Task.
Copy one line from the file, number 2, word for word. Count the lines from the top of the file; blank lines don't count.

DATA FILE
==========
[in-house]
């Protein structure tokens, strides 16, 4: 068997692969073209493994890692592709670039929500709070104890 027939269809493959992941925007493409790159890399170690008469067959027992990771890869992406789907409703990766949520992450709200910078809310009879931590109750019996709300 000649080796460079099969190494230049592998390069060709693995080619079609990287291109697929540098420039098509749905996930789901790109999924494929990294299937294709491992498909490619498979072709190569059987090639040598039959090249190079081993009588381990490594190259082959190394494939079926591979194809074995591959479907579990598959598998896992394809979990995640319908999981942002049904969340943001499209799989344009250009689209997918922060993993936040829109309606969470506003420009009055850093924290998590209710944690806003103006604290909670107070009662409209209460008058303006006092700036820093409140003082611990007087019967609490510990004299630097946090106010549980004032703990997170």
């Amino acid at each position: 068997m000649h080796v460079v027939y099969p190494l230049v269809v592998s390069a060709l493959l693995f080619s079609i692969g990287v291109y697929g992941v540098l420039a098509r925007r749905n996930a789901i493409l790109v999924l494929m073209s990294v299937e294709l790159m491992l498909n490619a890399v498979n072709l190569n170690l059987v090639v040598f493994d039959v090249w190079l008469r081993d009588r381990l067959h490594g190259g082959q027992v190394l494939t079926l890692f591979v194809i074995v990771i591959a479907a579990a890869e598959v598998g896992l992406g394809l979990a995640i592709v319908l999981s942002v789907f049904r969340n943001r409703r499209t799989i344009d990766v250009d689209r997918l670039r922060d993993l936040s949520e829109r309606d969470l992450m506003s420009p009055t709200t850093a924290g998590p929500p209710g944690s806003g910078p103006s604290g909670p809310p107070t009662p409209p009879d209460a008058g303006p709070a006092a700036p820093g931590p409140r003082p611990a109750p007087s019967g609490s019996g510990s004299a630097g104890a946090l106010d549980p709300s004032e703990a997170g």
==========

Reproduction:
């Protein structure tokens, strides 16, 4: 068997692969073209493994890692592709670039929500709070104890 027939269809493959992941925007493409790159890399170690008469067959027992990771890869992406789907409703990766949520992450709200910078809310009879931590109750019996709300 000649080796460079099969190494230049592998390069060709693995080619079609990287291109697929540098420039098509749905996930789901790109999924494929990294299937294709491992498909490619498979072709190569059987090639040598039959090249190079081993009588381990490594190259082959190394494939079926591979194809074995591959479907579990598959598998896992394809979990995640319908999981942002049904969340943001499209799989344009250009689209997918922060993993936040829109309606969470506003420009009055850093924290998590209710944690806003103006604290909670107070009662409209209460008058303006006092700036820093409140003082611990007087019967609490510990004299630097946090106010549980004032703990997170």